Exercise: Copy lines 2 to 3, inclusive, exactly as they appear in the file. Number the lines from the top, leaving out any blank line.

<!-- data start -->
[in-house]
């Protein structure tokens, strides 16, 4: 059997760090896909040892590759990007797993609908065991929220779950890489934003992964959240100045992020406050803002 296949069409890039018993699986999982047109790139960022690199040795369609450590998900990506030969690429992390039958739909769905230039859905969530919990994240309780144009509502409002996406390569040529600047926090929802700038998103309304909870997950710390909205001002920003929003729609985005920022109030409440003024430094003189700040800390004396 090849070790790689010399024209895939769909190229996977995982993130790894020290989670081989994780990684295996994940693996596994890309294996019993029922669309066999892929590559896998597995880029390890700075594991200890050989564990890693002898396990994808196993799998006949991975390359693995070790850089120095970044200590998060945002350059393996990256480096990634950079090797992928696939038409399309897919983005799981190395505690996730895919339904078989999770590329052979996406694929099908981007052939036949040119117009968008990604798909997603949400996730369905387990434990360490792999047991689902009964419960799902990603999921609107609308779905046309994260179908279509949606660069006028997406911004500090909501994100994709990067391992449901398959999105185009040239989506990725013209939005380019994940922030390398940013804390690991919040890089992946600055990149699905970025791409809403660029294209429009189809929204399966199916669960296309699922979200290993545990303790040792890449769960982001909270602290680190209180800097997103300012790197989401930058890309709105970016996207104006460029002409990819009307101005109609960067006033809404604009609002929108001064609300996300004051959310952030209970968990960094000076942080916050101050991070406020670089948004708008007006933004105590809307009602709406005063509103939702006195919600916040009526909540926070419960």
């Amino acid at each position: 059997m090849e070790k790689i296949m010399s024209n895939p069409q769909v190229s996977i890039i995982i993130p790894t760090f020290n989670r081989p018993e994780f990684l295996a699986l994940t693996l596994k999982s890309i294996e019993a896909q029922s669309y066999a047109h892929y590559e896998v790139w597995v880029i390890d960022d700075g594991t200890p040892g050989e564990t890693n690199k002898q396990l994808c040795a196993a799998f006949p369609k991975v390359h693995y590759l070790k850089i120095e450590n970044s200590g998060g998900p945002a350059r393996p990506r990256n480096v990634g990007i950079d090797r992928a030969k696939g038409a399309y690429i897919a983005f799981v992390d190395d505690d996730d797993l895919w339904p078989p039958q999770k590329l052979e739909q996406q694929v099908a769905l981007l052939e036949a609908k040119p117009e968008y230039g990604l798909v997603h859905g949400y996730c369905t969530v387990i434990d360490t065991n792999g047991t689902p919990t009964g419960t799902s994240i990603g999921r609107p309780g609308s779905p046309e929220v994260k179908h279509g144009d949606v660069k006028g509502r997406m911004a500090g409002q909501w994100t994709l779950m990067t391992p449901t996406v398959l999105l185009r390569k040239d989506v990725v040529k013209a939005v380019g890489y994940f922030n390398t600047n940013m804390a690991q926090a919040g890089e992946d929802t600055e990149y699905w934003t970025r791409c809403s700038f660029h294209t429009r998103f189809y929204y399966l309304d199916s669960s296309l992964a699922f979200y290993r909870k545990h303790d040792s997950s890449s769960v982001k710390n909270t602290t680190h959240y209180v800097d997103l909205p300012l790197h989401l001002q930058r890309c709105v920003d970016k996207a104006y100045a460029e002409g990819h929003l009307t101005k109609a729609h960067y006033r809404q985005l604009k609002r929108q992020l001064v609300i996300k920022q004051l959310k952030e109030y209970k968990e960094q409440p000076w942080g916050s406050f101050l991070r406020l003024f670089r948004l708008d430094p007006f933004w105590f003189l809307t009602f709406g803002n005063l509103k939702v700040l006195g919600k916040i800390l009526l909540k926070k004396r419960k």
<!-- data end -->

């Protein structure tokens, strides 16, 4: 059997760090896909040892590759990007797993609908065991929220779950890489934003992964959240100045992020406050803002 296949069409890039018993699986999982047109790139960022690199040795369609450590998900990506030969690429992390039958739909769905230039859905969530919990994240309780144009509502409002996406390569040529600047926090929802700038998103309304909870997950710390909205001002920003929003729609985005920022109030409440003024430094003189700040800390004396 090849070790790689010399024209895939769909190229996977995982993130790894020290989670081989994780990684295996994940693996596994890309294996019993029922669309066999892929590559896998597995880029390890700075594991200890050989564990890693002898396990994808196993799998006949991975390359693995070790850089120095970044200590998060945002350059393996990256480096990634950079090797992928696939038409399309897919983005799981190395505690996730895919339904078989999770590329052979996406694929099908981007052939036949040119117009968008990604798909997603949400996730369905387990434990360490792999047991689902009964419960799902990603999921609107609308779905046309994260179908279509949606660069006028997406911004500090909501994100994709990067391992449901398959999105185009040239989506990725013209939005380019994940922030390398940013804390690991919040890089992946600055990149699905970025791409809403660029294209429009189809929204399966199916669960296309699922979200290993545990303790040792890449769960982001909270602290680190209180800097997103300012790197989401930058890309709105970016996207104006460029002409990819009307101005109609960067006033809404604009609002929108001064609300996300004051959310952030209970968990960094000076942080916050101050991070406020670089948004708008007006933004105590809307009602709406005063509103939702006195919600916040009526909540926070419960």
């Amino acid at each position: 059997m090849e070790k790689i296949m010399s024209n895939p069409q769909v190229s996977i890039i995982i993130p790894t760090f020290n989670r081989p018993e994780f990684l295996a699986l994940t693996l596994k999982s890309i294996e019993a896909q029922s669309y066999a047109h892929y590559e896998v790139w597995v880029i390890d960022d700075g594991t200890p040892g050989e564990t890693n690199k002898q396990l994808c040795a196993a799998f006949p369609k991975v390359h693995y590759l070790k850089i120095e450590n970044s200590g998060g998900p945002a350059r393996p990506r990256n480096v990634g990007i950079d090797r992928a030969k696939g038409a399309y690429i897919a983005f799981v992390d190395d505690d996730d797993l895919w339904p078989p039958q999770k590329l052979e739909q996406q694929v099908a769905l981007l052939e036949a609908k040119p117009e968008y230039g990604l798909v997603h859905g949400y996730c369905t969530v387990i434990d360490t065991n792999g047991t689902p919990t009964g419960t799902s994240i990603g999921r609107p309780g609308s779905p046309e929220v994260k179908h279509g144009d949606v660069k006028g509502r997406m911004a500090g409002q909501w994100t994709l779950m990067t391992p449901t996406v398959l999105l185009r390569k040239d989506v990725v040529k013209a939005v380019g890489y994940f922030n390398t600047n940013m804390a690991q926090a919040g890089e992946d929802t600055e990149y699905w934003t970025r791409c809403s700038f660029h294209t429009r998103f189809y929204y399966l309304d199916s669960s296309l992964a699922f979200y290993r909870k545990h303790d040792s997950s890449s769960v982001k710390n909270t602290t680190h959240y209180v800097d997103l909205p300012l790197h989401l001002q930058r890309c709105v920003d970016k996207a104006y100045a460029e002409g990819h929003l009307t101005k109609a729609h960067y006033r809404q985005l604009k609002r929108q992020l001064v609300i996300k920022q004051l959310k952030e109030y209970k968990e960094q409440p000076w942080g916050s406050f101050l991070r406020l003024f670089r948004l708008d430094p007006f933004w105590f003189l809307t009602f709406g803002n005063l509103k939702v700040l006195g919600k916040i800390l009526l909540k926070k004396r419960k």